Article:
Helen, what's Durex mean over there or in Aussie speak? I'm pretty sure that here, Durex is a brand of condoms...

Joan, what's a scouser?


Super Moderator
Fanny is the female genitals. I think you will find that the Brits call it that to. So don't go patting my fanny! :ylol:

Durex is a brand of sticky tape in Oz. So some people here (generally older generation) just call all sticky tape Durex. :eek2:

Scouser, that's the accent/language Joan speaks with! :lol:

Dusty. xxx


Super Moderator
I just picked up a refill of Asacol, and there was a different pharmacist working than the one I had initially talked to. The first pharmacist pronounced it ass-a-coll, but this pharmacist said ace-a-coll! :) I'm happy, I'm sticking with saying it like ace-a-coll.
I never knew that about fanny in the UK, but it does explain some things to me. In the commercials, they call it hew-me-ra, so I assume that is how it is pronounced.

Regular Joe

Senior Member
It has to be "ass-a-call". It goes along with their color! What kind of a butt-joker thought of coloring the darn things brown anyway. They did the same thing with sulfasalazine (is it ...zeen or ...zyne). they are brown also.:eek2:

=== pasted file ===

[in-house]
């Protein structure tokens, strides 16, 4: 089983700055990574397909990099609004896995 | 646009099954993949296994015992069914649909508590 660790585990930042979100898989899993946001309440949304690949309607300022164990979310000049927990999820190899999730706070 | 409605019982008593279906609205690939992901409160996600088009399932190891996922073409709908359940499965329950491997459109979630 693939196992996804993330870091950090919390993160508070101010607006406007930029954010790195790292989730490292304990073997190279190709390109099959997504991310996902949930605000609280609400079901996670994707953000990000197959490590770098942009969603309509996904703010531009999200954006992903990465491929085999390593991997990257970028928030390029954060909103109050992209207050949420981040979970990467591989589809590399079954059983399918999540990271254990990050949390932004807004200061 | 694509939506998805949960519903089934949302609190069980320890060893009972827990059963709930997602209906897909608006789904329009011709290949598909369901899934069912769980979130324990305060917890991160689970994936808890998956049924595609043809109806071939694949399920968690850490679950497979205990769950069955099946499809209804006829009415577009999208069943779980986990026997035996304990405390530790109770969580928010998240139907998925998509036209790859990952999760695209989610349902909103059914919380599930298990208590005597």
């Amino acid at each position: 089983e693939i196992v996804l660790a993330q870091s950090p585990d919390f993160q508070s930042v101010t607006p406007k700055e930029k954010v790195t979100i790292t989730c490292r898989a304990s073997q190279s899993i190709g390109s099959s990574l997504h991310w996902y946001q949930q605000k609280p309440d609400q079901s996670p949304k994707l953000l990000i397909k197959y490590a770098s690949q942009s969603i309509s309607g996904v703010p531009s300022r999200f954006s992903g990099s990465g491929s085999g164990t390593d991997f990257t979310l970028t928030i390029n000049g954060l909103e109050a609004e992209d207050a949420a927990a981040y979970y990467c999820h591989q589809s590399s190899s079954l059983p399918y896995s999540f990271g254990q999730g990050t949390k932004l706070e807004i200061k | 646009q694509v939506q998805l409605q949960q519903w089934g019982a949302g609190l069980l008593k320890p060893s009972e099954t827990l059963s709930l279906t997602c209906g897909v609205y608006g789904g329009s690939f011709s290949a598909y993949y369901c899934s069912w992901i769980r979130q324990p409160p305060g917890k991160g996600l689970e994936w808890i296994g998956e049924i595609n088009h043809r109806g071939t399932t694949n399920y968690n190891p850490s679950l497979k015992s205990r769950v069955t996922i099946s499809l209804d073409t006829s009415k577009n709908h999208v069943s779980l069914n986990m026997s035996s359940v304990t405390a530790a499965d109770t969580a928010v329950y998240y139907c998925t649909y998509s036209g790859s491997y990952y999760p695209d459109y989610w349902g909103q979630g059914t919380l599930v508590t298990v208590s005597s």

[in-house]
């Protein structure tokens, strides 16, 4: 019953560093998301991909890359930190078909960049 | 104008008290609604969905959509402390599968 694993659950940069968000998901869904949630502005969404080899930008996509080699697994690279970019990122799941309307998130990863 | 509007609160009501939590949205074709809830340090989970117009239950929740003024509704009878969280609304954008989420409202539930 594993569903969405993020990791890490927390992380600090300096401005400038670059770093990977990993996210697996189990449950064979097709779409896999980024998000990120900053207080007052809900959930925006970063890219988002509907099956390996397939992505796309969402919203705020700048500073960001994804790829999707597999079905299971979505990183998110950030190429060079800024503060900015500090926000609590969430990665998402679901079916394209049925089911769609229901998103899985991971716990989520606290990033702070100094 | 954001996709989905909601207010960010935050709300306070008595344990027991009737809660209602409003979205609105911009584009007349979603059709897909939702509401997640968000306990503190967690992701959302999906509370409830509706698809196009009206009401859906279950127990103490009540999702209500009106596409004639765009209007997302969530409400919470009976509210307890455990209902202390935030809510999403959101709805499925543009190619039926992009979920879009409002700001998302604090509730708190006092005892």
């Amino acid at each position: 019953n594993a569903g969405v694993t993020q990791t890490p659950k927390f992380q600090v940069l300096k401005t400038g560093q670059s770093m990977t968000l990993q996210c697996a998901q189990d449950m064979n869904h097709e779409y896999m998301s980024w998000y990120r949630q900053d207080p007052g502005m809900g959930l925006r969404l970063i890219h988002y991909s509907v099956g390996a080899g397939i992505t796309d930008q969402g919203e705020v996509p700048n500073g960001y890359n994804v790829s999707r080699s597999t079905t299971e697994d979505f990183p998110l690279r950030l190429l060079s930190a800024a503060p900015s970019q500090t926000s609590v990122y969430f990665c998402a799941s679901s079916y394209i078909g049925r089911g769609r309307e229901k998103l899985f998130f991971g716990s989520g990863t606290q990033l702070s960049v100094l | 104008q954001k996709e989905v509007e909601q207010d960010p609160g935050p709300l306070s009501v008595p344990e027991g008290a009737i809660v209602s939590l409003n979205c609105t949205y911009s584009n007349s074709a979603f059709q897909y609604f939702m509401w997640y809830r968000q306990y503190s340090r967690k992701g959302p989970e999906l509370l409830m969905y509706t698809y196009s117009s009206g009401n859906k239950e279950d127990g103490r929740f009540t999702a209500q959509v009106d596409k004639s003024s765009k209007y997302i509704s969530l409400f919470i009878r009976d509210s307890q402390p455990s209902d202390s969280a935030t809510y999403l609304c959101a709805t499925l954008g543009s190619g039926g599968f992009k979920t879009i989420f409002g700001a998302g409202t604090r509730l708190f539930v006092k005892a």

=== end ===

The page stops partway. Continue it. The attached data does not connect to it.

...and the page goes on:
Super Moderator
Ha ha Joe, good point! I wonder how they decide what med will be what color. I take prescription Omeprazole and the capsules used to be white, but the manufacturer changed and now they're green! And the OTC Omeprazole are brown tablets. Yet they're all the same exact medication. So it seems they can make pills whatever color they want to. I guess they make some of them brown so that it doesn't look like candy to young kids? My bright green Omeprazole kind of looks like candy though!

I had to get a refill one time in South America and there it is apparently pronounced: "Ass-a-colon". Kind of accurate anyway. True story.
I assumed it was Ace-a-col, as the names are usually a play on the generic drug name, and in this case it's a form of 5-ASA, therefore the 'AY' sound.

Likewise with Pent-AY-sa.

It's amusing how many ways there are of pronouncing 'Anusol' :ybiggrin:
Well, 5-ASA is short for 5-aminosalicylic acid, which is pronounced ah-MEE-no-sah-lə-SI-lik, so I always assumed it was five AH-SAH. Thus, Pentasa, which is a play on 5-ASA (penta meaning 5) would be pent-AH-sah. Of course, I live in Japan where everything is written phonetically, so I have no idea what doctors and pharmacists in English-speaking countries call it.


hew-mir-ah for humira
and yes a fanny is a womans front bottom

and scouser

Reminds me of when me and my boyfriend went on holiday to Egypt. We went on a trip in the deserts and there were some mountains with a great echo. So our tour guide had us shouting 'hello' at the tops of our voices in all the languages of the people with us (some French, Spanish, German people on the tour too).

Then the guide started on names. 'Mark...ark....ark....k' then 'Stephanie'- or Fanny for short! All the Brits about wet themselves with laughter and no one else could work out why- which made us laugh even harder! Especially once we started trying to mime what Fanny meant to us Brits, to even more bewildered looks.